In the last decade, Brazilian Jiu-Jitsu has exploded in popularity here in the U.S., thanks in large part to the growth of the UFC. BJJ tournaments are now held regularly around the world, with many international tournaments and events like Metamoris now being broadcasted online.
While learning Brazilian Jiu-Jitsu comes with a number of benefits and may become your biggest passion, it’s important to know that you’ll need to adjust your approach if you ever find yourself in an actual self-defense situation. You won’t have a padded floor below you, for one, but let’s take a look at some other adjustments you must make.
Avoid the Fight at All Costs
First of all, if possible, avoid the fight. Swallow your pride if you have to, but get out of the situation ASAP. Even if you’re a black belt with years of experience, you never know what could happen. The attacker could have a knife or a gun. They could have friends.
Don’t forget, too, that you could seriously hurt the other person and wind up facing charges, despite the fact that you were defending yourself.
So the following is only for situations where you have absolutely no choice but to use your BJJ.
Get to the Ground ASAP
Unless you’re comfortable with striking, you need to get the fight to the ground right away. Your opponent could land a lucky haymaker and now your head is going to bounce off the ground on the way down. That’s how people get seriously injured or worse.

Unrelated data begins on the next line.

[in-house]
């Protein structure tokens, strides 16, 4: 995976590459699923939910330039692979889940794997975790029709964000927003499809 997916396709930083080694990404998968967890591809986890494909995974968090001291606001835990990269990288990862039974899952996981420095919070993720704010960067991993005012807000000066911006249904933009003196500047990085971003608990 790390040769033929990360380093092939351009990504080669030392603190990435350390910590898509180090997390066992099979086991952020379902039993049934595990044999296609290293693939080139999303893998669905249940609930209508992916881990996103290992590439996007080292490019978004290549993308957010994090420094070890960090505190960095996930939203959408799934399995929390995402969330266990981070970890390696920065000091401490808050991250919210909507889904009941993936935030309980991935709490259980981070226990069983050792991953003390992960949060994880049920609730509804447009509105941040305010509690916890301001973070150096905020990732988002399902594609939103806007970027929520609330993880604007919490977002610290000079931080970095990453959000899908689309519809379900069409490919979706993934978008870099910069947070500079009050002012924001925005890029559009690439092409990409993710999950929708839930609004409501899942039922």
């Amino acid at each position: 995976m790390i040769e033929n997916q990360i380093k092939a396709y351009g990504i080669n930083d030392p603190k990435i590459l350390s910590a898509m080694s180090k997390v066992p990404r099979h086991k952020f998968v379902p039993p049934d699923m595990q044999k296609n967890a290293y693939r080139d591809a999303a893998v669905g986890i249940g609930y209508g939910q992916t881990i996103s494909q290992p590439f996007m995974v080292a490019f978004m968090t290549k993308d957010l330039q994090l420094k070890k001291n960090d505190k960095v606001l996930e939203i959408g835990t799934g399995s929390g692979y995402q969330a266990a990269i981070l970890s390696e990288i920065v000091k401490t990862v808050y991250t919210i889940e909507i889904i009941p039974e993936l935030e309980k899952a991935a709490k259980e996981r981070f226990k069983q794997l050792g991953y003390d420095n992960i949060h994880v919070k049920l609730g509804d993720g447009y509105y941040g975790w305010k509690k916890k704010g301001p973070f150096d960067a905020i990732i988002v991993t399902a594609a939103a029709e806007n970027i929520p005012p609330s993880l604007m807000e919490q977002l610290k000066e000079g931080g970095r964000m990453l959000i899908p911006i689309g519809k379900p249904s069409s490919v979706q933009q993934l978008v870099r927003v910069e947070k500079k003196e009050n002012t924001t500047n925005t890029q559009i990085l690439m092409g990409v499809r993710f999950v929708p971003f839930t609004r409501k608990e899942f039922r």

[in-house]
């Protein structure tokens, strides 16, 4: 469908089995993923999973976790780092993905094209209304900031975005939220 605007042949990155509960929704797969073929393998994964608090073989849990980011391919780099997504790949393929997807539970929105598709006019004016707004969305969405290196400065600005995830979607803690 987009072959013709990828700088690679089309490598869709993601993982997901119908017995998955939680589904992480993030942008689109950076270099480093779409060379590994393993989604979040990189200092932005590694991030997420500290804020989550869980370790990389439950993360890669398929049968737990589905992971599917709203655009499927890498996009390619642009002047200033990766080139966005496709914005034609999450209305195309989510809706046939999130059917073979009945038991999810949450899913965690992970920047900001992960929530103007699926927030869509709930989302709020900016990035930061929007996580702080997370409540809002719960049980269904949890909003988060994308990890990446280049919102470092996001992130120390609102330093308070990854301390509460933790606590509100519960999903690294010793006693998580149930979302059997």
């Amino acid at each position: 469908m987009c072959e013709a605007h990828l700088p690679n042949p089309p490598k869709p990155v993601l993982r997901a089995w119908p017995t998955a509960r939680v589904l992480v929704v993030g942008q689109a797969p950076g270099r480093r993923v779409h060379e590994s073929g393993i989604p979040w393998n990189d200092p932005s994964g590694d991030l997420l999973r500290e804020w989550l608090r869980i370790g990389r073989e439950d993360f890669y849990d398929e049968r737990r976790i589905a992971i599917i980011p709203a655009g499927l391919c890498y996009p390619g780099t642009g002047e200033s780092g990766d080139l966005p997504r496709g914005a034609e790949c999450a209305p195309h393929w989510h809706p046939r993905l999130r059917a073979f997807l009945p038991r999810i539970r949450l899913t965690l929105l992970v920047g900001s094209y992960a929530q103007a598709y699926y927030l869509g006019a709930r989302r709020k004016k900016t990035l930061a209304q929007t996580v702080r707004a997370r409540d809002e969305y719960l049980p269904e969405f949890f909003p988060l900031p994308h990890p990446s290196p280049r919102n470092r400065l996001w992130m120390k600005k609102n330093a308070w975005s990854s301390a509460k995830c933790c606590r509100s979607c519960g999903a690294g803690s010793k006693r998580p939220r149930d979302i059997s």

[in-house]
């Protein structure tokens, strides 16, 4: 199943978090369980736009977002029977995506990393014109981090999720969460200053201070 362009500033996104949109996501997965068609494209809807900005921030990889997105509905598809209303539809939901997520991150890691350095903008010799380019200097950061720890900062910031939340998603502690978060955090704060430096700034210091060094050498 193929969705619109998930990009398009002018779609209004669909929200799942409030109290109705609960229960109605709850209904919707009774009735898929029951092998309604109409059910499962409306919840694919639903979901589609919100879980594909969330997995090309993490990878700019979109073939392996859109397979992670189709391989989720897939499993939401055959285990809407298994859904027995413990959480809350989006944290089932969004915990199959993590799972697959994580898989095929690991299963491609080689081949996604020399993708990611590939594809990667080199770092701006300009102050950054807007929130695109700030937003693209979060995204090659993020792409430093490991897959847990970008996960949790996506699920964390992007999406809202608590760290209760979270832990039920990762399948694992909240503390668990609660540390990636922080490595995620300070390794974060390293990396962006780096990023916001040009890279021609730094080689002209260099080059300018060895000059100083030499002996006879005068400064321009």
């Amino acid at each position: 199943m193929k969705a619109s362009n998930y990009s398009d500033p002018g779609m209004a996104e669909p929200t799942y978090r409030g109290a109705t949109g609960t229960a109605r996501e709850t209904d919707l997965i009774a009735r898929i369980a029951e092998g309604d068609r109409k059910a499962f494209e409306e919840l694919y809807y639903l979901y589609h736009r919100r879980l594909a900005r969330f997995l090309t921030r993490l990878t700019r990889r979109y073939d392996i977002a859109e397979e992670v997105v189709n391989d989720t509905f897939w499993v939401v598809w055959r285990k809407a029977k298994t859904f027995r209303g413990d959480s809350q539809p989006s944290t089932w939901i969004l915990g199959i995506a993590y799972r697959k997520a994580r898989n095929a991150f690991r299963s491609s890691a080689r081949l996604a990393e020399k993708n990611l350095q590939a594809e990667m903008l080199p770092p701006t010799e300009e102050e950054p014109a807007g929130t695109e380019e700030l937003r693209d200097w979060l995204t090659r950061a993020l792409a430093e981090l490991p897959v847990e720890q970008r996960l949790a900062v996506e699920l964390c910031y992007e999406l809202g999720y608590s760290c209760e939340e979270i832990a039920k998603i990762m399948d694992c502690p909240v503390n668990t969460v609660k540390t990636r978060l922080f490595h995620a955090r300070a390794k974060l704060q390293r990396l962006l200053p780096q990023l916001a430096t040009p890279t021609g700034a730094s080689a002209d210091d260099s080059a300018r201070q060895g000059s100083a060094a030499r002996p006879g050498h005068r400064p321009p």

Obviously, you can’t pull guard either. Do so and you might get slammed. Work for a takedown and get control on the ground. If your opponent knows what they are doing or they catch you unaware with a tackle, get to guard ASAP.
You’re Either on Top or Using Guard
Ideally, you want to be on top of your opponent where you have the most control. Once again, if you do get on top, take off if possible.
If you aren’t on top, you need your opponent in your guard. There’s a reason it’s called guard, after all.
This is where there’s a big difference between BJJ in the gym and in real life. You want to keep your opponent either as close as possible, practically chest to chest, or you want your feet on their hips pushing them away.
Anything other than that and your opponent will have the space to work punches to the body or your face. While you can slip one of those strikes and turn it into an arm bar, that’s a big risk to take.
Do Not Give Your Opponent Your Back
It’s never a good idea to give up your back in BJJ. Some high-level guys can get away with this (Jeff Glover actively gives it up on a regular basis), but it’s generally a bad idea.
In a real fight, it’s completely unacceptable. Even if you can tell you have your attacker outmatched, don’t get cocky, not even if you’re trying to get away. If your opponent knocks you down and doesn’t follow you to the ground, keep eye contact as you get back to your feet.
Stay Calm but Go for the Finish
This first tip is going to be difficult, obviously. However, take confidence in the time you’ve put in at the gym. Your opponent most likely doesn’t have this experience. With that advantage in mind, do our best to stay calm and breathe.
At the same time, this isn’t practice. When you’re sparring in practice, you’d never finish an arm bar, even if your partner refused to tap. That’s just gym etiquette.
On the streets, though, you can’t afford this kind of caution. If you have an arm bar from your back and you don’t finish it, your opponent will most likely break free at some point and now you’re in a compromised position.
Like we’ve mentioned several times, whether you’re finishing a kimura or a rear naked choke, once you’ve won, it’s over. No need to go further. Now it’s time to call the police.
Hopefully, you never have to use these tips. Nonetheless, if you ever find yourself targeted by an attacker, make the above adjustments and BJJ could save your life.